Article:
Background: Following WHO and ELN guidelines, standard diagnostics and risk stratification for acute leukemias (AML and ALL) are based on genetic information gathered by a combination of cytogenetics and targeted molecular profiling. Today, comprehensive techniques, i.e WGS and WTS (whole genome and transcriptome sequencing) and the accompanying clinical bioinformatics workflows may even refine and individualize diagnostics.

Aim: To evaluate the clinical utility and added value of WGTS in a real-world setting in comparison to standard of care genetic diagnostics.

Patients and Methods: The study enrolled 113 patients, 97 with AML and 16 with ALL, diagnosed according to WHO criteria based on cytomorphology, immunophenotyping, cyto- and molecular genetics. WGS (100x) and WTS (50 Mio reads) were performed on NovaSeq instruments. For selected AML cases CD3+ MAC sorted cells were used as normal controls (30x). Variants were called with Strelka2, Manta and GATK using a tumor w/o normal pipeline, fusions with Arriba, STAR-Fusion and Manta.

Results: All patients were analyzed for structural variants (SV), copy number variations (CNV) and copy-neutral loss of heterozygosity (cnLOH) based on WGS data and the presence of fusion transcripts and expression patterns based on WTS data. Samples without a normal control (n = 74) were analyzed for 121 genes recurrently mutated in myeloid/lymphoid neoplasms, whereas for 39 AML cases with CD3+ normal controls the whole exome was assessed.

Overall, 308/333 (92%) gene mutations were consistently identified by targeted sequencing and WGS. Due to the higher read depth, 25/333 (8%) sub-clonal mutations were only detected by targeted sequencing, with 23/25 showing a variant allele fraction <10%. However, 40 gene mutations were identified exclusively by WGS due to the unrestricted analytical scope (e.g. PTPN11, DDX54). Every patient carried on average 3.3 gene mutations within the 121 genes of interest. The number increased to 63 variants (mean; range: 46-116) when analyzing the exome. 52/63 variants are most likely germline variants based on occurrence in CD3+ control sample. Hence, the CD3+ control samples reduced the number of somatic variants in the exome to 11 (mean; range: 1-23) mostly patient-specific mutations that can be explored for personalized treatment options.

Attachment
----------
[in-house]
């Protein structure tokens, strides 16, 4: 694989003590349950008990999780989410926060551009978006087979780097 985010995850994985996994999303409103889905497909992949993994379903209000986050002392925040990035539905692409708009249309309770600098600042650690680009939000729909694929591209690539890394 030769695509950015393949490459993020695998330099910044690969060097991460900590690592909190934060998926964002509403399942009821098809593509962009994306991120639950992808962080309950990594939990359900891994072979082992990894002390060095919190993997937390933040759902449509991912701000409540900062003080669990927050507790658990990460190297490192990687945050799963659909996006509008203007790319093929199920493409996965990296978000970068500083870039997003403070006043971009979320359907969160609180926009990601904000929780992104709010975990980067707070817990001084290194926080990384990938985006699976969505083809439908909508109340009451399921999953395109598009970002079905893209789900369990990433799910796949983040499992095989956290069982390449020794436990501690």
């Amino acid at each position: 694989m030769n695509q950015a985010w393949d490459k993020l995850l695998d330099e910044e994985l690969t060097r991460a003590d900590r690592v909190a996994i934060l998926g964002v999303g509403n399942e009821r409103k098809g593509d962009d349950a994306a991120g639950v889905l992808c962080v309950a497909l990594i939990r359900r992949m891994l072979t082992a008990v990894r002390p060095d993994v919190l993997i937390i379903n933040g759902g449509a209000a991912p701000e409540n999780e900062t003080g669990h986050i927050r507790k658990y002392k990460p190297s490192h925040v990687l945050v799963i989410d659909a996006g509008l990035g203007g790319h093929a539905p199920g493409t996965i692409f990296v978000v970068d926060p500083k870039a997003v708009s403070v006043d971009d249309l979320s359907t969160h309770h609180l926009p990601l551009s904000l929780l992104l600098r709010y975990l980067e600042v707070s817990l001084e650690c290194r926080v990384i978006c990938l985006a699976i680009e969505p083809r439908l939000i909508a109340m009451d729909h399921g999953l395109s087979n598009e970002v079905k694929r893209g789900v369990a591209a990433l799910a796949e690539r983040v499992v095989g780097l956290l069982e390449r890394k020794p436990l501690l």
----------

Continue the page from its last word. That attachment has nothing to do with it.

Addressing cytogenetics with relevance to risk stratification and assignment to AML/ALL genetic subgroups, WTS identified all entity defining fusions and WGS and chromosome banding analysis (CBA) showed a very high concordance. In 10 patients WGS missed subclonal aberrations due to small clone size (median clone size detected by IP-FISH analysis: 6%). However, WGS provided additional information in 40 patients, mostly SV, CNV and cnLOH of unknown significance, but also alterations of biological interest and prognostic and/or therapeutic importance: in one AML case WGTS revealed a KMT2A::MLLT10 rearrangement that was cytogenetically cryptic and not detectable by FISH (KMT2A break apart probe), assigning the patient to the adverse risk group. WGS also identified a cytogenetically cryptic SV leading to an ETV6::ABL1 rearrangement in an ALL patient with complex karyotype. Retrospective analysis showed that the aberration had already been present when the patient presented with an MPN and a normal karyotype (CBA) two years earlier. Hence, WGS led to the diagnosis of an ETV6::ABL1-positive neoplasm in blast phase (poor prognosis), which might be treated with tyrosine kinase inhibitors. Of note, in 3 AML patients a 7q deletion or complex SV leading to a 7q deletion resulted in a CDK6::NOM1 fusion transcript and high MNX1 expression. In addition, WGS revealed in one patient with ETP-ALL a cytogenetically cryptic translocation t(7;14)(q36;q32) affecting the IGH locus and the NOM1 gene, accompanied by high MNX1 expression. Elevated MNX1 expression as a result of t(7;12)(q36;p13) is a very rare event in pediatric AML, but our findings might suggest a more important role of MNX1 expression in adult acute leukemia than previously known.

Conclusions: This prospective study in a real-world setting 1) demonstrated the diagnostic power of WGTS with an accuracy comparable to gold standard techniques, 2) added important prognostic information, 3) identified potential new therapeutic targets and 4) gave new insights into disease biology. WGTS significantly will improve and refine diagnostics in the future.

Meggendorfer:MLL Munich Leukemia Laboratory: Current Employment. Truger:MLL Munich Leukemia Laboratory GmbH: Current Employment. Walter:MLL Munich Leukemia Laboratory: Current Employment. Baer:MLL Munich Leukemia Laboratory: Current Employment. Hutter:MLL Munich Leukemia Laboratory: Current Employment. Nadarajah:MLL Munich Leukemia Laboratory: Current Employment. Kern:MLL Munich Leukemia Laboratory: Current Employment, Other: Ownership. Haferlach:Munich Leukemia Laboratory: Current Employment, Other: Part ownership. Haferlach:MLL Munich Leukemia Laboratory: Current Employment, Other: Ownership.

Author notes


Asterisk with author names denotes non-ASH members.

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